When people ask me what’s so good about Uruguay, I often talk about the various income opportunities, the natural beauty of the land, or the ability to live a simpler and less complicated life.
Just a while ago, I was trading notes about life in Uruguay with Karen Michele—a single mother from the U.S. who moved to Punta del Este, Uruguay with her 12-year-old daughter, Etanne.
Before coming to Uruguay, Karen was a portrait photographer. But she was concerned about her daughter’s social life. With so many parents working long hours and keeping busy social schedules, many of Etanne’s preteen peers were left to their own devises with unsupervised access to cable TV and the Internet.
So Karen decided to take a break from her photography business and relocate somewhere with a stronger family culture. “I did some research and came to believe Uruguay, especially Punta del Este with its plethora of transplants from many countries, would be right for us,” says Karen.
But what about her options for earning a living to support herself and her daughter?
Karen planned carefully. Before coming, she trained to become an ESL (English as a Second Language) instructor. And, once she arrived in Punta del Este, she got a job teaching English in the private school Etanne attended.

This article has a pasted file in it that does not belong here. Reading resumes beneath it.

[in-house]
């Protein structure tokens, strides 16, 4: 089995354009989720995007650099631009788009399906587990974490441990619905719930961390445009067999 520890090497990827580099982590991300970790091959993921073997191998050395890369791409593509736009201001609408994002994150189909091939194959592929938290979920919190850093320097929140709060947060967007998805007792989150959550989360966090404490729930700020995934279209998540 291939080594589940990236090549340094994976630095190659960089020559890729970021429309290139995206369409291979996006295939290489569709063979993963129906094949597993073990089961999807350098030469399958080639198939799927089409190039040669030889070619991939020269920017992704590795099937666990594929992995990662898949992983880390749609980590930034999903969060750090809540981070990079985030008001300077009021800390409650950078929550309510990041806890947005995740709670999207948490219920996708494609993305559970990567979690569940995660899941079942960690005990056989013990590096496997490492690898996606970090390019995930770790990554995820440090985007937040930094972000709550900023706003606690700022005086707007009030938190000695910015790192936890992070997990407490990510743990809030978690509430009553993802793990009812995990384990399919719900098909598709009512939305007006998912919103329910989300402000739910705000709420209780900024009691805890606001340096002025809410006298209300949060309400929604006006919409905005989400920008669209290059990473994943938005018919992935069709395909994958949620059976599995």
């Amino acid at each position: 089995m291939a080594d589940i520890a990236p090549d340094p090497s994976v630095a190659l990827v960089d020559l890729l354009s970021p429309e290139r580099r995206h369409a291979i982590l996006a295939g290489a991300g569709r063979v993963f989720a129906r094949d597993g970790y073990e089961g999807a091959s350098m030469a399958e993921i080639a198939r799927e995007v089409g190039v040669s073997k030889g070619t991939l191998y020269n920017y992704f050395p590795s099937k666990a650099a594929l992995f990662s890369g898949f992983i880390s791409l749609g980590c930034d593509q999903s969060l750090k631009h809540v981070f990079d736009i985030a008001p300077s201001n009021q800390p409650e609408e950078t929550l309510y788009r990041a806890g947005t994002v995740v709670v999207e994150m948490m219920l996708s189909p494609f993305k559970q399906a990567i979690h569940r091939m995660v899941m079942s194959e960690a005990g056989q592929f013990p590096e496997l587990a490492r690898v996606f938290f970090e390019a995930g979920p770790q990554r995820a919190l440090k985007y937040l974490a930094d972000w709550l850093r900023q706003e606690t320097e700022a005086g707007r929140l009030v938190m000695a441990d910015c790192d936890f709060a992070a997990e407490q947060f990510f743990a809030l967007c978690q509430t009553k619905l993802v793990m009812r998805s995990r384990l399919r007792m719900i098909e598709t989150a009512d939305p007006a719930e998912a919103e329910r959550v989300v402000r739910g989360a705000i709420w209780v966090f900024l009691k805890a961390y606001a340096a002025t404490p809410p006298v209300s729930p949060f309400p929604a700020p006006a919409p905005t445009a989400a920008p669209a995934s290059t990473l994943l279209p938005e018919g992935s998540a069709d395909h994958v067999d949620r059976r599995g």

Karen teaches her students English with activities, games, and role-playing that is proving to be effective. She has even started her own language school, teaching English to both children and adults. Private English schools are popular in Uruguay, and being a native English speaker gives you an advantage.
One of Karen’s first students is a Uruguayan reconstructive surgeon seeking to improve her English in preparation for a one-year work program she will attend at Harvard Medical School.
With her income established, Karen is able to enjoy the benefits of the community in Punta del Este. “We are renting a house we love,” she says. “We have more friends than we ever had. And most of all, I am so happy to see my daughter playing with the lovely children at her school.
“Families here make sure they have time together. It’s why you work, so you can have a barbecue with your family and friends on the weekend,” she says.
Many families in Uruguay stay up late enjoying leisurely dinners. They may go out for ice cream after midnight, just for the fun of it. There are lots of holidays in Uruguay. And folks take really long summer vacations.
“People here are less self-conscious, and able to have fun,” observes Karen. “At the school’s Mother’s Day celebration, the children and the mothers were dancing together. And all the parents of the students communicate,” says Karen.
“I had the students in my class divided into three teams competing against each other. But when any kid gets a question right, the kids of all three teams clap for him or her. When there is a birthday party, all the kids in the class are invited. No one is left out. There are no cliques. There is no meanness. The sweetness is remarkable.”
I know what Karen means. The thing I miss most when I leave Uruguay is the culture of inclusiveness and warmth. Being treated with respect, feeling included, and knowing there are people who value spending time with you is a treasure. It’s what I appreciate most when I return.
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